Is Classical Music Relevant: Cambridge Union debate, Stephen Fry and Kissy Sell Out
“The idea that classical music is the province of white-wigged old farts shows a failure of imagination and rank snobbery.”
Thus spake Stephen Fry at a debate in Cambridge last night on the relevance of classical music to today’s youth. His adversaries included Kissy Sell-Out, Radio 1 DJ and critic Greg Sandow. But it was Stephen “dub-step is my life” Fry who stole the show – and indeed won the debate (365 to 57, 88 abstentions). As someone embarking on a career as a classical music journalist I’m obviously pleased with the result, but much of the debate was depressing.
Over and over the genre was called “elitist”, snobby, exclusive, out of touch. Yet only yesterday morning I was musing with my pianist and conductor house mate as to whether now was the best possible time to be a classical musician – or indeed spectator.
London alone has a healthy clutch of symphony orchestras performing music from Puccini to Pärt, Tippet to Turner, every evening. And there are chamber ensembles across the country, constantly experimenting, performing contemporary music and attracting new audiences. The classical music scene is vibrant, exciting and full of incredibly talented people.
Nor is it fair to call the classical music world elitist. Opera houses and concert halls are busting their gut strings to show young people that the door is open, there are comfy seats waiting for them and –look – you don’t even have to wear a suit.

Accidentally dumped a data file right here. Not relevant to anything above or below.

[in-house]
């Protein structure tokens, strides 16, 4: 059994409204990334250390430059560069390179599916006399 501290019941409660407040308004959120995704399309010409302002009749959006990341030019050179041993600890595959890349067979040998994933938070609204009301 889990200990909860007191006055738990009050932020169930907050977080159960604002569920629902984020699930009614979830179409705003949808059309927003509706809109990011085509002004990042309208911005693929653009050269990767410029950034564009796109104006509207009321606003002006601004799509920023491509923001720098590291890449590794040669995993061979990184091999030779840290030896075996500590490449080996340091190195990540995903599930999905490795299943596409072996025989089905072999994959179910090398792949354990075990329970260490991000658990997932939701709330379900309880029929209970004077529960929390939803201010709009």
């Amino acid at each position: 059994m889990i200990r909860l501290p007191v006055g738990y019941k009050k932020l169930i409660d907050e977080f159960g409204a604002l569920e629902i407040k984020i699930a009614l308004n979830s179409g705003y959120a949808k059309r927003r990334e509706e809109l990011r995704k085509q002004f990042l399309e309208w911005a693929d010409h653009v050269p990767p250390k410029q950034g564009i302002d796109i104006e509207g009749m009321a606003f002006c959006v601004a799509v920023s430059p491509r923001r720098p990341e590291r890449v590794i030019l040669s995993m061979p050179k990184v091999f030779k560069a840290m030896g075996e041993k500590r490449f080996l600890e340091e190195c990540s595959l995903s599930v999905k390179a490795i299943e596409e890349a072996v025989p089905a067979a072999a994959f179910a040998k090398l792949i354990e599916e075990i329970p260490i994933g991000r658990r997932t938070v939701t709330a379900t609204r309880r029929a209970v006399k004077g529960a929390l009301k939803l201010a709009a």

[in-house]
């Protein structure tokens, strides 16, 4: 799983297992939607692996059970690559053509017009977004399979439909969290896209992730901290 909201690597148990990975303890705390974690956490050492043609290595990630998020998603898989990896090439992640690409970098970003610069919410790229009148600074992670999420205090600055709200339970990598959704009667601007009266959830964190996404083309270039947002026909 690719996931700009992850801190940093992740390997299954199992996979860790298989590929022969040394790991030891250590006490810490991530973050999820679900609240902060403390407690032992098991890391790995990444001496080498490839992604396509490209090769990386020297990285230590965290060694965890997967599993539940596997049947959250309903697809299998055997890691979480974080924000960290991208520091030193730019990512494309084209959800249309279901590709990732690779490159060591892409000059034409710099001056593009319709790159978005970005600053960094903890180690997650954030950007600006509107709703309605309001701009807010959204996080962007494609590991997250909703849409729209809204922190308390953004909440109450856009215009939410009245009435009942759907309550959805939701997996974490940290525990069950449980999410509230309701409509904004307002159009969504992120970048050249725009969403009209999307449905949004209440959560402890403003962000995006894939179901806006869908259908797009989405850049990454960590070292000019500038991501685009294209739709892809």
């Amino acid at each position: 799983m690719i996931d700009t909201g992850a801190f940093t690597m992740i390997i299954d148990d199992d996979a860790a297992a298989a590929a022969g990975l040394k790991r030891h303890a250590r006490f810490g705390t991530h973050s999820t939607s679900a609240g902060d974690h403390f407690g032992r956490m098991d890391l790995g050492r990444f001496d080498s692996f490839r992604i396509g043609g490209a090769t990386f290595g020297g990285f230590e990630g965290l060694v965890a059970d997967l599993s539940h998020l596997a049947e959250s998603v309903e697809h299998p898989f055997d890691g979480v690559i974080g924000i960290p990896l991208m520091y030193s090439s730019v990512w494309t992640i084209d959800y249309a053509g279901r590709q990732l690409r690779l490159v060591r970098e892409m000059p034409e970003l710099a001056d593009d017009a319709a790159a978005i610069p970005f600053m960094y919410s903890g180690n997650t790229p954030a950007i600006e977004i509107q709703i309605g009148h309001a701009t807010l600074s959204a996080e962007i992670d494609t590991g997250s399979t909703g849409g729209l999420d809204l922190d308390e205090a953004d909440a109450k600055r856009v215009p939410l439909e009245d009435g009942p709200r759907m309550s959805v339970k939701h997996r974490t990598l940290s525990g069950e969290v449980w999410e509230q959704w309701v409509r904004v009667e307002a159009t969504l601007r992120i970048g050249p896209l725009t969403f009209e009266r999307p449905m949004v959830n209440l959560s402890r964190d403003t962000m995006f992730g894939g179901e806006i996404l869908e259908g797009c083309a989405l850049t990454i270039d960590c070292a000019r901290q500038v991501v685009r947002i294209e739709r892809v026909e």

This summer I will be going to the Glyndebourne opera festival for the second time in as many years. Last year my ticket was £30, this year it is £20 – both special deals for the under 30s. And the OAE are forever throwing late night events with tickets for just £5 – which always seem to sell out. Thanks to these initiatives, classical concerts are full of young people just enjoying the music and, rare from worrying about it’s relevance, they are simply thankful that for a few brief moments, they are transported away from worries about exams, boyfriends, school gangs, fashion, essays or emails. It’s just them and the music.
Why this concern over relevance anyway? Why can’t classical music just be enjoyable, moving, terrifying, thrilling, transcendental, beautiful, staggering, heart-breaking, cheeky, humorous, thought-provoking or threatening? Pop music may use the language of the young, refer to Twitter, video games and clubs but it is the toilet paper of the music world: a one-use item. It is relevant today, gone tomorrow. Classical music, by contrast, is vellum – it might take a bit of blood to produce, but will be around long after the toilet paper has disintegrated.
The brilliant Benjamin Grosvenor (very much not wearing a white wig)
And the, ahem, toilet paper
The whole debate will be available to view at http://www.cus.org/connect